Intake structure

The Hydrolox type screen requires a pre-installed support structure such that the screen can be directly lowered into position and forms a seal both at the sides and along the bottom of the screen.

The existing 1970s intake structure consisted of a submerged piled mass concrete apron extending some 5m into the river with a sheet piled front wall structure. A steel framework therefore could be designed and fabricated to fix to the existing concrete structure. A structural survey was carried out to verify condition and dimensions of the structure along with a dive survey to ensure a clear and level floor surface. The framework was manufactured off site and bolted in place by the dive team and the platform flooring fitted to give safe access for installation and future maintenance.

Screen lifted into position - Courtesy of NWG
Screen lifted into position - Courtesy of NWG
Power supply

The remote nature of the abstraction point from the pumping station meant that there was no dedicated power supply at the intake. The power required to supply level instruments and salinity monitors prior to this project was provided via an old low capacity power cable run alongside the pipework in the 1970s. The power requirement for any new screen was significantly more than this, which required ESW to request a new power supply from the District Network Operator (DNO) rated at 400V/100A/42kVA along with a new kiosk at the site entrance. This work was commissioned directly by ESW, bypassing the supply chain in the interest of efficiency and expediency.

Design and installation

Washwater for the screen is provided by 2 (No.) duty/standby submersible 11KW canister style pumps on the downstream side of the screen to provide 11 l/s at 40mHd at the spray head. A self-cleaning in-line Y-strainer of 1mm mesh size is fitted in the washwater line to prevent debris blocking of the screen spray bars.

Power and control to the screen is provided by a Form 4, Type 2 motor control centre containing 3 (No.) variable speed drives to power the washwater pumps and screen motor. The MCC also incorporates an ICA section with PLC and interface to the company SCADA system. Various options were considered with regard to communications back to the pumping station including leased line and radio systems but it was decided to use a pair of industrial Ethernet extenders utilising cores in the original buried signal cable.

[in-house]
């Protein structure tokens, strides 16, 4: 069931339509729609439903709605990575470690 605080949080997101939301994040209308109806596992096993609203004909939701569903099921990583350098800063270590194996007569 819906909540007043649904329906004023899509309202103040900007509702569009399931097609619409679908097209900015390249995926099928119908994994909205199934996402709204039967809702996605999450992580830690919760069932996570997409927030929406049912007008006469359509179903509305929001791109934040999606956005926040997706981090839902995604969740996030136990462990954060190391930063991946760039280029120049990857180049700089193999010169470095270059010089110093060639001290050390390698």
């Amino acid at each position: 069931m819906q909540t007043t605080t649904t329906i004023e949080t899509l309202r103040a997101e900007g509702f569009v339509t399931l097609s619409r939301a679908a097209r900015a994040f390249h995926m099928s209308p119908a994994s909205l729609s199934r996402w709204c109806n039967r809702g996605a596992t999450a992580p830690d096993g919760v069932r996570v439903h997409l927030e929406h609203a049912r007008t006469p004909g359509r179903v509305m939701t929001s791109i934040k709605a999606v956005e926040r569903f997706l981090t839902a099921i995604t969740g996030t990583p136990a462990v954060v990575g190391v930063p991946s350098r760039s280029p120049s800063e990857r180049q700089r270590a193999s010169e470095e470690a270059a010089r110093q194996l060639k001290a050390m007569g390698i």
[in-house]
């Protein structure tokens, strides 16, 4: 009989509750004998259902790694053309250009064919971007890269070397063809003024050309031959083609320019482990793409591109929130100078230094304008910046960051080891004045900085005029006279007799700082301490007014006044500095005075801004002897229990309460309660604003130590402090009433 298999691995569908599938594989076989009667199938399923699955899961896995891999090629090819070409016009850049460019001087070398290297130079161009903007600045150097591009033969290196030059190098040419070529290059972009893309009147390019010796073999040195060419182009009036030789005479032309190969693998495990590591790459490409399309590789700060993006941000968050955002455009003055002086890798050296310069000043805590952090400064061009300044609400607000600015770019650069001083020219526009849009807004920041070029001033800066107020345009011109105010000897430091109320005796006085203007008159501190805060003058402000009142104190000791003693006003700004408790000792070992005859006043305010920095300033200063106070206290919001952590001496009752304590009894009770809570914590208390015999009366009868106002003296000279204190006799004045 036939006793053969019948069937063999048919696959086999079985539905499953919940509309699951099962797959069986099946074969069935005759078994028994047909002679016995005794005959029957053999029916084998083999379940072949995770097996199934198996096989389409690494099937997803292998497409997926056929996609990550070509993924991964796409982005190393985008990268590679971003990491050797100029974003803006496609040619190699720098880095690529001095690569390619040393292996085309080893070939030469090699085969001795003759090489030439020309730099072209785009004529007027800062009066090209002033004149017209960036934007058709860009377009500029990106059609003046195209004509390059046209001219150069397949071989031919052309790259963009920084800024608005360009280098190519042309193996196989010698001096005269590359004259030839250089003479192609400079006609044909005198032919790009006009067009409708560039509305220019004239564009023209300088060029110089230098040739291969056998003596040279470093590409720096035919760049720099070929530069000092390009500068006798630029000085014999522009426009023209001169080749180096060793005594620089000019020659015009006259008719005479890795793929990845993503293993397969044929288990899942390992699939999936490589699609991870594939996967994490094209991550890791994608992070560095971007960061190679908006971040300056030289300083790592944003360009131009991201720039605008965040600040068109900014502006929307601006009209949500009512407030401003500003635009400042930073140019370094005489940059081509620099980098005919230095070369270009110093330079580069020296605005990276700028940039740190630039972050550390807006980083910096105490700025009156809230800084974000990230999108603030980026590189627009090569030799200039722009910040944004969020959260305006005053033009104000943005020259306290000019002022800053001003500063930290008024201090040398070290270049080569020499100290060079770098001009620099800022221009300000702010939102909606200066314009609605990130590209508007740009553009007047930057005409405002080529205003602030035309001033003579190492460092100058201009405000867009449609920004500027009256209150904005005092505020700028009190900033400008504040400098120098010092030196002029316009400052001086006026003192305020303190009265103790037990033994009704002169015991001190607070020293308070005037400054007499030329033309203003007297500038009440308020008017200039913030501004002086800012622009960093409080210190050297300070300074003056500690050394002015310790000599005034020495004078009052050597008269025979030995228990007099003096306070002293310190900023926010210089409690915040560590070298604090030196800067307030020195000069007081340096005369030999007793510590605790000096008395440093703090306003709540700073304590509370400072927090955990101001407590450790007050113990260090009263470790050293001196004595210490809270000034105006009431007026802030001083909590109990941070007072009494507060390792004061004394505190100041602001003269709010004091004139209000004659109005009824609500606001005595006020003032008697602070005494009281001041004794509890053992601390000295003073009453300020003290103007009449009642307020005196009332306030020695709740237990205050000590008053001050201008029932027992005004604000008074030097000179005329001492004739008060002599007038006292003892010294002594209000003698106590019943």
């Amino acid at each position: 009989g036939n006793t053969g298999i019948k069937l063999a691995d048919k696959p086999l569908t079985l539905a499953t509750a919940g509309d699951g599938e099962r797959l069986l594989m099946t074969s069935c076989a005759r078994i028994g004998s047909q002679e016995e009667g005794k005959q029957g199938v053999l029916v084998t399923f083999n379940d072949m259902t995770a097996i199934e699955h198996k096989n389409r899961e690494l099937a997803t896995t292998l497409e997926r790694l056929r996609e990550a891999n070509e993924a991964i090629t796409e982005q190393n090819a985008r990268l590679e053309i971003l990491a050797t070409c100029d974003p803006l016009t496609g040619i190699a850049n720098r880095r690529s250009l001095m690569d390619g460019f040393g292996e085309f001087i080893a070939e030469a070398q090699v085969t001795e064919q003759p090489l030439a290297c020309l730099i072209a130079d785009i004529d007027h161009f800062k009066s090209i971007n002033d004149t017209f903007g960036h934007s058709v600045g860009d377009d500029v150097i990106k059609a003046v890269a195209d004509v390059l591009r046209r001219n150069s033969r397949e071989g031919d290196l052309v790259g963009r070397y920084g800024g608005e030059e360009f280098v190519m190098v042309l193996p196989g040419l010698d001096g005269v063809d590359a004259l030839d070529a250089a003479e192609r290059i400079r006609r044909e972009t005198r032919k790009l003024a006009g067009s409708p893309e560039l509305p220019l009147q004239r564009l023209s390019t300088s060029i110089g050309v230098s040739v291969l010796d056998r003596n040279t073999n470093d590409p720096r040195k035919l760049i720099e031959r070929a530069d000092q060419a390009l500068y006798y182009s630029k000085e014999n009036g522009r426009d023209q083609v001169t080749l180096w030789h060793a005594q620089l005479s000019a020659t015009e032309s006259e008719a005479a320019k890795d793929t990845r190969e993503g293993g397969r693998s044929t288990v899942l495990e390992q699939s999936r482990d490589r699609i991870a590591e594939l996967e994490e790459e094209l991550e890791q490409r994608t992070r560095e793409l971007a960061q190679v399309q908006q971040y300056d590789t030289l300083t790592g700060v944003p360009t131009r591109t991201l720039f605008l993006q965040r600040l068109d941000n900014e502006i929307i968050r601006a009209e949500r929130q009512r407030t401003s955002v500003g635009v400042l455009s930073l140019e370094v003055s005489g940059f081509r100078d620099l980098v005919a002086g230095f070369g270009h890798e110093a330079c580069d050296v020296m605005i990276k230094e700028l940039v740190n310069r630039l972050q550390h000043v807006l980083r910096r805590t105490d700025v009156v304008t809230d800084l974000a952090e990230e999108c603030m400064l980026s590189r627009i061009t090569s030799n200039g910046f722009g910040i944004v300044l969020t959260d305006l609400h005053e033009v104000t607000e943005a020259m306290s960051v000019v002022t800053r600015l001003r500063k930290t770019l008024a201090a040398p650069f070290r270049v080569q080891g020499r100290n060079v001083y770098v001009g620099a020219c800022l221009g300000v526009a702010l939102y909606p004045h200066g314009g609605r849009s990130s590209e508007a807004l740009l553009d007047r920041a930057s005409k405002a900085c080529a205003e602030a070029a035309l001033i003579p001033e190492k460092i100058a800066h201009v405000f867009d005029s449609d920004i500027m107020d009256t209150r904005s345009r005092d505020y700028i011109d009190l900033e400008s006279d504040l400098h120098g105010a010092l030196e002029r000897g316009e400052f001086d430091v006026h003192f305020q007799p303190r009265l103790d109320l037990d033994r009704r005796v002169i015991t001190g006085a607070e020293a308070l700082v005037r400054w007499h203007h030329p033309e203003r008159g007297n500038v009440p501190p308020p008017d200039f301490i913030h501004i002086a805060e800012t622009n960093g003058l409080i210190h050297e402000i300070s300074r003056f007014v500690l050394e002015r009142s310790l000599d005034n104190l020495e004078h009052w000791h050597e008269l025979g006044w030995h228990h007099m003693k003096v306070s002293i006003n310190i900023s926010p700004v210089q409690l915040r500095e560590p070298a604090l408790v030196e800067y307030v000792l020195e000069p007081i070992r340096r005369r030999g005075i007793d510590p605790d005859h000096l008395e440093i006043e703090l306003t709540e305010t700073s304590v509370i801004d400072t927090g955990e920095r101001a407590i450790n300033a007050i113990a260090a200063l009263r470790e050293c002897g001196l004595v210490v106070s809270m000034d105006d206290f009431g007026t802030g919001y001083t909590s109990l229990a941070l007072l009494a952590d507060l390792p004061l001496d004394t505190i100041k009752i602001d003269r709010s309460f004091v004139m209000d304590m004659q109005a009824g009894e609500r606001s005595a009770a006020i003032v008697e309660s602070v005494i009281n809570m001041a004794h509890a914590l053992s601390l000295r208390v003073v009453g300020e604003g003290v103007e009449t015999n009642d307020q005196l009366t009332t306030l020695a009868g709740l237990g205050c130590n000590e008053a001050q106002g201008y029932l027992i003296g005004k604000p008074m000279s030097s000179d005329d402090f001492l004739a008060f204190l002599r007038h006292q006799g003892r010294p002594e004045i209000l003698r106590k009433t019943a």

Once the structure, washwater and electrical supplies were in place, the screen was delivered to site. It then had the additional edge seals fitted and lifted into the prepared structure by crane. Basic setting up and testing was carried out by Hydrolox engineers prior to handing over to IWS staff for full operational testing and commissioning.

Brantham Pumping Station: Supply chain/key participants
  • Client: Essex & Suffolk Water
  • Principal contractor: Integrated Water Services
  • Principal designer: Integrated Water Services
  • Systems integration: OCE Systems
  • Supplier of bandscreen: Hydrolox
  • Motor control centre: TES Group
  • Washwater pumps: Wilo Pumps
Modes of operation

The screen can be operated in several modes.

  • Differential Mode: Normal operation whereby washing is initiated only if the differential level across the screen, measured by a pair of ultrasonic instruments, is above a pre-set level (say 100mm).
  • Timed Mode: This can be selected to allow regular intervals and durations of wash.
  • Continuous Mode: Allows the screen to run continuously if, for example, there is a prolonged period of high river debris or weed issues.
  • Exercise Mode: This can be enabled to run the screen and washwater systems at pre-set intervals and durations during periods of non-running - typically in summer months where river levels prevent abstraction.
  • Cold Weather Mode: In the event of potentially freezing conditions, Cold Weather Mode is automatically initiated to run the screen continuously when the ambient temperature falls below 3°C.
One year on, blending in with nature - Courtesy of NWG

One year on, blending in with nature - Courtesy of NWG

Experience and performance to date

With the Brantham eel screen approaching its first year in operation, there have been no significant operating or maintenance issues. Regular visual checks on rotating parts and quarterly greasing of roller chain and bearings are undertaken and generally, the first of this type in the Essex and Suffolk operating area, has performed very well.

The editor and publishers would like to thank Daniel Wilson, Asset Investment Programme Manager, and Kevin Packard, Project Engineer with Asset Investment, both with Essex and Suffolk Water, part of the Northumbrian Water Group, for providing the above article for publication.